amount of space we have in our homes, so a lot of us have boxes
in our basements and boxes in our lofts that contain physical things
that we cant bring ourselves to throw away, they are very precious to us
but eventually we fill up these spaces and we have to make these kind of
hard decisions about what we keep and what we get rid of and we are
not forced to do that with digital things, When we take shots with
a digital camera we are not forced to pay for every single shot
as we used to have to with analogue cameras so we can take
thousands of shots and just record as much as we like.”
Richard Banks: Senior Interaction Designer:
Microsoft Research Labs

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“An individual becomes dependant on that device to feel like
he or she can actually remember what it was about, as opposed
to feeling comfortable with their memory even though everyone
knows memories are of course fallible and things change and things
happen over time and it becomes something else and you may actually
believe something to be actually true but if you go back and look
it’s not this at all. So I think there is a growing insecurity on the
authenticity of the memory that is growing dependant on the
actual recording of it through whatever device is being used.”

Dr John Troyer: Professor of Death and Dying Practices:


University of Bath

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“Personal stuff I would probably, if I ever get my act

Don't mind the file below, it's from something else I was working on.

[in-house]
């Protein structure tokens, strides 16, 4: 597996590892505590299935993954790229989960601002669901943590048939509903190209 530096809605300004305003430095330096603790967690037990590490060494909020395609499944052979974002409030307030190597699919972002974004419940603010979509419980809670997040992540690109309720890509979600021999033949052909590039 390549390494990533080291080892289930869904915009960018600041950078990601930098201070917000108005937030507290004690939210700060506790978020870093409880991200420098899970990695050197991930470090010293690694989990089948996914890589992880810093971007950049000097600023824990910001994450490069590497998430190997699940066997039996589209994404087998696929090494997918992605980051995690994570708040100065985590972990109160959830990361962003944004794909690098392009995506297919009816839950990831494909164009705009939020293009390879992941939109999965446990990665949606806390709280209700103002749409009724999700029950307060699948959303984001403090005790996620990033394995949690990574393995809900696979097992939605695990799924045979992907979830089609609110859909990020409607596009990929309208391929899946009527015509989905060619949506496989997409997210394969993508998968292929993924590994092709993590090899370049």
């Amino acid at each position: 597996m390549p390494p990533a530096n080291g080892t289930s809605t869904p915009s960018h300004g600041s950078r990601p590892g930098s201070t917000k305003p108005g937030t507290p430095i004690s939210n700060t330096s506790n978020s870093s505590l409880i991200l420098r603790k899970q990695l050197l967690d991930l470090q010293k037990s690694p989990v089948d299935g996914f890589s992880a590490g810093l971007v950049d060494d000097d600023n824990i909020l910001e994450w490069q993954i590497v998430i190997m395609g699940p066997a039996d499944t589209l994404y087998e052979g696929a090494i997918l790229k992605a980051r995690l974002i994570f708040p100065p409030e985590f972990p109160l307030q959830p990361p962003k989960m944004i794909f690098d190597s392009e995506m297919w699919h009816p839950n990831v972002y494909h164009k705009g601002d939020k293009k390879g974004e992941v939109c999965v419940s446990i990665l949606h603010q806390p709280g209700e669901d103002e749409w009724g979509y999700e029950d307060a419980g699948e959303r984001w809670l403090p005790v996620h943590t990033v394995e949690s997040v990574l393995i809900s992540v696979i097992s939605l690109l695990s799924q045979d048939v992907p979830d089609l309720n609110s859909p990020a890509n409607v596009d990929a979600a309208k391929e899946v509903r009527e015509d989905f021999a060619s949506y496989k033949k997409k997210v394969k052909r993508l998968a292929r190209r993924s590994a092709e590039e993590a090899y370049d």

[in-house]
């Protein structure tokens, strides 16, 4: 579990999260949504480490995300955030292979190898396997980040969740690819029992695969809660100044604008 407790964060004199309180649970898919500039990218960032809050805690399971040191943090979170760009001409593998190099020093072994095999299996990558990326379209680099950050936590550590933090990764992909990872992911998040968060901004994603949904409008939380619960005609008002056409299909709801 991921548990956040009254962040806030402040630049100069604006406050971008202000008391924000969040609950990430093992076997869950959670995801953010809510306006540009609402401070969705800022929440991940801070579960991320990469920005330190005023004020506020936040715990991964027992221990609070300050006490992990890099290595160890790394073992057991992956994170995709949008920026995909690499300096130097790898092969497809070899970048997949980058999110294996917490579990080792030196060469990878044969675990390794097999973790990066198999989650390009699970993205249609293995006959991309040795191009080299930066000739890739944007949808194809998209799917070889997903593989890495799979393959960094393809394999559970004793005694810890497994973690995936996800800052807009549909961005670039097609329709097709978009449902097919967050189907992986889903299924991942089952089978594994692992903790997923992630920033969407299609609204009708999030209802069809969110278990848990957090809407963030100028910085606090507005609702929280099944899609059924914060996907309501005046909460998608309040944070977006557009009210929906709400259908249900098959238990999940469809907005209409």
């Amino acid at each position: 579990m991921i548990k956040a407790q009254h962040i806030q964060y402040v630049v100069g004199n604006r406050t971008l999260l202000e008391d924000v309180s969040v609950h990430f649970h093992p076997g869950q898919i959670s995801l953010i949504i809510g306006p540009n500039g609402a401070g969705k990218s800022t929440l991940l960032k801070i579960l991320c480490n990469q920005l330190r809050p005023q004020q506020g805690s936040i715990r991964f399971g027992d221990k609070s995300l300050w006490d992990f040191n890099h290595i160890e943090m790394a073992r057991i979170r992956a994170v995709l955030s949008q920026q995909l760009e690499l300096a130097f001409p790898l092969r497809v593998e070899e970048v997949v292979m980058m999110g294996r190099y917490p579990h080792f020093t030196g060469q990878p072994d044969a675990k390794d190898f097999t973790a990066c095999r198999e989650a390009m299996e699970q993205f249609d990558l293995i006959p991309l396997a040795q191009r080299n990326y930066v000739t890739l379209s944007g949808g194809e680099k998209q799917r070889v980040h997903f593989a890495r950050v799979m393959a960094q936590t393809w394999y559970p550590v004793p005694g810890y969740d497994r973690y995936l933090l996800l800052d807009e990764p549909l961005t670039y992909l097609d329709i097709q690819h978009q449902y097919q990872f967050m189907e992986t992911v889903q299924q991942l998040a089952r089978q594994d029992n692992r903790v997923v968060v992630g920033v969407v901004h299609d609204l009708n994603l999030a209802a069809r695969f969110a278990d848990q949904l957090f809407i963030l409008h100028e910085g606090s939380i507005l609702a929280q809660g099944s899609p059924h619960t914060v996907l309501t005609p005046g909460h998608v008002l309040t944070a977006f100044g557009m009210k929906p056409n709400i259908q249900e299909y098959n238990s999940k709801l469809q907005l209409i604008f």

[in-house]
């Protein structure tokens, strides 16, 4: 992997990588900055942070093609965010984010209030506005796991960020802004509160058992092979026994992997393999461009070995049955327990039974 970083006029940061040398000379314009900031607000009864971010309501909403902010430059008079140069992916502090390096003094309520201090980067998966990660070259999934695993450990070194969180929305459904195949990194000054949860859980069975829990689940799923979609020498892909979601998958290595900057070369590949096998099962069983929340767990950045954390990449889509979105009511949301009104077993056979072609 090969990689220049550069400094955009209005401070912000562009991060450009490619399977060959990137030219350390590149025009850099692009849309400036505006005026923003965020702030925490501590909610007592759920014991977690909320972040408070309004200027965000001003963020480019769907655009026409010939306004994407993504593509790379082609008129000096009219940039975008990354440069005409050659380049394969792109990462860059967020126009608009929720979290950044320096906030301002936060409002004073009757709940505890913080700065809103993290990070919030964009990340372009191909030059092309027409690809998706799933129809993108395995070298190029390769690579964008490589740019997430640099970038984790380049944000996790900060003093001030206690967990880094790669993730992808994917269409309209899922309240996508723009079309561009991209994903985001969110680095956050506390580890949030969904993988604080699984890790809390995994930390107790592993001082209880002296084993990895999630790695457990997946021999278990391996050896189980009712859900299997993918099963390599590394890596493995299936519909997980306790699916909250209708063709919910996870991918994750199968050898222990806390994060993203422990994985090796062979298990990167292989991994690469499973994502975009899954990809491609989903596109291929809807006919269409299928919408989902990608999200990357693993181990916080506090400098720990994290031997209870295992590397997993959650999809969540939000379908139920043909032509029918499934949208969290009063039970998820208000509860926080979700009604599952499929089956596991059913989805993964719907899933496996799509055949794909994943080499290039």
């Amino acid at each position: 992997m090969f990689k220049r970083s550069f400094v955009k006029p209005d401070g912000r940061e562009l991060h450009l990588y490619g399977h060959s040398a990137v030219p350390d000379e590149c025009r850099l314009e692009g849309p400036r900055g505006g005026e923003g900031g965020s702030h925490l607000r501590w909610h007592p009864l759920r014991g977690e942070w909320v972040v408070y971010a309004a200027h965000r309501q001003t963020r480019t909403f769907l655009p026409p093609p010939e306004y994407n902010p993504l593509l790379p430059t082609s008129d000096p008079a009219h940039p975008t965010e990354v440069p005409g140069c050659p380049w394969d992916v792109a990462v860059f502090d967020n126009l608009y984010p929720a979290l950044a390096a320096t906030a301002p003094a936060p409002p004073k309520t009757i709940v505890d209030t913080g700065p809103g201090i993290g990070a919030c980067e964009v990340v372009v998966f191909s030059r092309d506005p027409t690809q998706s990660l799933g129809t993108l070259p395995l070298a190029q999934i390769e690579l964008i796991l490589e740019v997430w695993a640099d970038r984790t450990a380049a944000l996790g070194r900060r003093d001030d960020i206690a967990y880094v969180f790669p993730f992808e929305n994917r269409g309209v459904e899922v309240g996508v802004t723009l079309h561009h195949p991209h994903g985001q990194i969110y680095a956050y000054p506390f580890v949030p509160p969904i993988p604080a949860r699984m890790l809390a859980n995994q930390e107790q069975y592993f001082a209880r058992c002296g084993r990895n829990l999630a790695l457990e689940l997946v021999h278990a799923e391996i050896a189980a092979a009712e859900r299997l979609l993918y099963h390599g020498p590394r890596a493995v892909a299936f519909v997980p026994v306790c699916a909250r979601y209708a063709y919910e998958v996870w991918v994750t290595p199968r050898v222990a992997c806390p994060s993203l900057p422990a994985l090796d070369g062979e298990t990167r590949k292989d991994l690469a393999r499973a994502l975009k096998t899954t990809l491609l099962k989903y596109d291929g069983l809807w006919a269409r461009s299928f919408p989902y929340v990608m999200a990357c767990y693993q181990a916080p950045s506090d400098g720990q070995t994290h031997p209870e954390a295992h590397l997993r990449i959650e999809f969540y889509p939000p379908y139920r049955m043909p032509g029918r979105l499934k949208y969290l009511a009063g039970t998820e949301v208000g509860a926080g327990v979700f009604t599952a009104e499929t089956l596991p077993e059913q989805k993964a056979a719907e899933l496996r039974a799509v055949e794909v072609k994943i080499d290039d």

together would see to it in fact, that it doesn’t survive me. I just
want the work that I feel like has been, the stuff that I feel like has
been really thought through, vetted and well while it may be less
personal, its more important to me that that stuff survive.”
Rob Walker: journalist writer of recent article Cyberspace,
When Your Dead from the New York Times Magazine:

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“I would imagine that some people perhaps
imagine themselves living on, in the digital age.”
Yolanda: Palliative Home Care Nurse at The Cyprus
Association of Cancer Patients and Friends

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“There is a fusion of the different personalities that you have
left behind (famously we do generate personalities for each type of
application: it requires us to generate a personality) and depending on
what that application is for, you will be a different person on facebook
(famously) then you are on Linkedin for instance, (I mean - that’s like a
cliché..) but that’s how it is.. so if you collate the lot, you see how this
person sees themselves in terms of one and not the other. There is a
personality fusion that happens between all those different portals.
So from the stuff that you leave behind there will be bits that
apply to different parts of your life, that are quite different.”

Michela Magas: MA in Communication Art & Design:


Currently a design consultant and PhD researcher.

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“I think people create attachments in a way this is how the world is
created, we are related to each other, we are connected to each other,
so when a person dies, either digitally or really, or just hangs up the
phone and moves somewhere else or whatever, its absence as well.”
Dr. Niki Lambropoulos is a researcher, consultant, e-learning
expert, HCI designer, and online communities’ manager.